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2018.5.24 Now Playing


Believer (15)
*Crime, action / May 22 / Korean / 123

“I will catch him.”

Directed by Lee Hae-young, whose previous works were “The Silenced” (2014) and “Like a Virgin” (2016), this action film centers around a police detective Won-ho (Cho Jin-woong) and his efforts to combat an international drug cartel. To take down a mysterious Mr. Lee, the kingpin of the cartel, Won-ho conspires with a lowly member of the cartel, “Rak” (Ryu Jun-yeol).

As a tenacious investigator, Won-ho will stop at nothing to take down the drug ring and goes undercover to ultimately arrest his target. Before taking down Lee, the team works an operation targeting Jin Ha-rim (Kim Joo-hyuck), a drug ring boss.

Based on internationally acclaimed director Johnnie To’s 2012 crime thriller “Drug War,” this is the first time that Lee is at the helm of an action film. Additionally, this film stars the actor Kim Joo-hyuck, who died in a car crash last October.

Truth or Dare (15)
Horror, thriller / May 22 / English / 100

“You tell the truth or you die, you do the dare or you die, refuse to play and you die.”

As one last getaway before college graduation, Olivia Barron (Lucy Hale), Markie Cameron (Violett Beane), Lucas Moreno (Tyler Posey) and their lively group of friends travel to Mexico for spring break. While there, Olivia is approached by a stranger, Carter (Landon Liboiron), who convinces her to play a seemingly harmless game of truth or dare. Joined by her group of friends, they play the game and soon realize that the game is cursed.

Even after returning home, the game continues to follow the players, haunting them. The rules are fairly simple, as the only option to survive is to play the game by telling the truth or by accomplishing the dare. Otherwise, those who fail to abide by the rules are brutally punished by a trickster demon.

Directed by Jeff Wadlow, this supernatural horror film revolves around a group of friends struggling to get out of this game.


Omok Girl (G)
Drama / May 24 / Korea / 57

Since childhood, Lee Ba-duk (Park Se-wan), was known as a prodigy of the game baduk, also known as Go, and once dreamed of becoming a champion. However, due to overwhelming pressure to always live up to her talent, she hasn’t played the game for a while. Currently, while working part time at a baduk club, she happens to see a poster for a local omok (variation of baduk) tournament and decides to participate for the prize money.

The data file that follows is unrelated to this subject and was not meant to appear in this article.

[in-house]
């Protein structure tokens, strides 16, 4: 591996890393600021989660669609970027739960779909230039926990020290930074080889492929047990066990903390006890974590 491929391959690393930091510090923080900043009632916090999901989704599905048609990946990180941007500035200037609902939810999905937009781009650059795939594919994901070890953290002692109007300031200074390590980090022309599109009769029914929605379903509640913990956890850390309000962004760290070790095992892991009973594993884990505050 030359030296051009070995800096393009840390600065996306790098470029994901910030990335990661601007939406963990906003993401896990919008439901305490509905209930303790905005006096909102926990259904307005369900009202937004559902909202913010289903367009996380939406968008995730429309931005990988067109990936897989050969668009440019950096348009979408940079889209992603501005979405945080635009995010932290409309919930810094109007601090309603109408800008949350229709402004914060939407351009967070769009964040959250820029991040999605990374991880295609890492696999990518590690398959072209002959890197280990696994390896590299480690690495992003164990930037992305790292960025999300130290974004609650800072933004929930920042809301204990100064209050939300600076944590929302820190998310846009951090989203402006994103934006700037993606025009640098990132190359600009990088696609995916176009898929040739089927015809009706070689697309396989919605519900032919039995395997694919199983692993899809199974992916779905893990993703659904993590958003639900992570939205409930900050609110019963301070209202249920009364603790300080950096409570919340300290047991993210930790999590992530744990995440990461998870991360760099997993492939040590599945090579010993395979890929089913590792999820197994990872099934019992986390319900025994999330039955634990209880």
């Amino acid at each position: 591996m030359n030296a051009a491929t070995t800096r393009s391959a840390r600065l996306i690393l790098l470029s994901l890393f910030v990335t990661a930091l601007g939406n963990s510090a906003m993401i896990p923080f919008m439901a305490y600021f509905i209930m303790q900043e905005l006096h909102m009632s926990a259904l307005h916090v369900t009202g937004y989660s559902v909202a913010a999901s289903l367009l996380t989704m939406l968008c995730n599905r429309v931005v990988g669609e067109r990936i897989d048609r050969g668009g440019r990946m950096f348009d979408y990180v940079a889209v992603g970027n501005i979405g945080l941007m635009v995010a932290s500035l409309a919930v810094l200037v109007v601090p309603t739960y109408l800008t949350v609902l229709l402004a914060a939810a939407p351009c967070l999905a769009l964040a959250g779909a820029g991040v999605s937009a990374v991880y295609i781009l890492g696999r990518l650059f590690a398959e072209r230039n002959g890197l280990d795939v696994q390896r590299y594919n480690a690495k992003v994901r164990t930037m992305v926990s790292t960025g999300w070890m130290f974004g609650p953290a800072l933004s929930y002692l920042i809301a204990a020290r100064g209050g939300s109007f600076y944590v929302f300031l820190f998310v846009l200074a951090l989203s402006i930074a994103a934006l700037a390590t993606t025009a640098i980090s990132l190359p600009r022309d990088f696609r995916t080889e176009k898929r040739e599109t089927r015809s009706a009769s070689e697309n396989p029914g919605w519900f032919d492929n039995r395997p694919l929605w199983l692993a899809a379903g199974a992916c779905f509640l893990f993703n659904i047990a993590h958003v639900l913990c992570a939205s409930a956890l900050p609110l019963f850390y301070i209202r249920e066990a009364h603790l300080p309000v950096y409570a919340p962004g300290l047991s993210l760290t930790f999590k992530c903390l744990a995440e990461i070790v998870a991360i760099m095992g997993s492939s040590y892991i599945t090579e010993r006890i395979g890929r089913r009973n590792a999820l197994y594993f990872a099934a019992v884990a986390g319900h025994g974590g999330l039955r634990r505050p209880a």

At the tournament, Lee loses to an elderly senior and realizes that omok is as difficult as baduk. She soon becomes fascinated in the world of omok as the rules are different from that of baduk. After encountering Kim Ahn-kyoung (An Woo-yeon), a seemingly sloppy man who turns out to be an omok genius, Lee’s fighting spirit is aroused. After receiving intensive training by Ssang-sam (Kim Jung-young), she competes in a national championship and encounters Kim as an opponent.

Directed by Baek Seung-hwa, well-known for his 2016 film “Queen of Walking,” the film was initially created as a webdrama on Oksusu, a media platform operated by SK Broadband. This film premiered at the 19th Jeonju International Film Festival.


The Cakemaker (15)
Drama / May 24 / German / 108

Thomas (Tim Kalkhof), a young and talented German baker, encounters Oren (Roy Miller), an Israeli married man, in his bakery in Berlin. The two soon fall in love with each other and carry out an affair. However, Oren suddenly dies in a car crash.

Thomas travels to Jerusalem to search for the wife and son of his dead lover. While hiding his identity, he works for Oren’s widowed wife Anat (Sarah Adler), who runs a small cafe. Thomas creates German cakes and sweets, helping the cafe thrive. As much as his sweets are popular among the customers, Thomas, who is not fully kosher, is despised by the religious locals.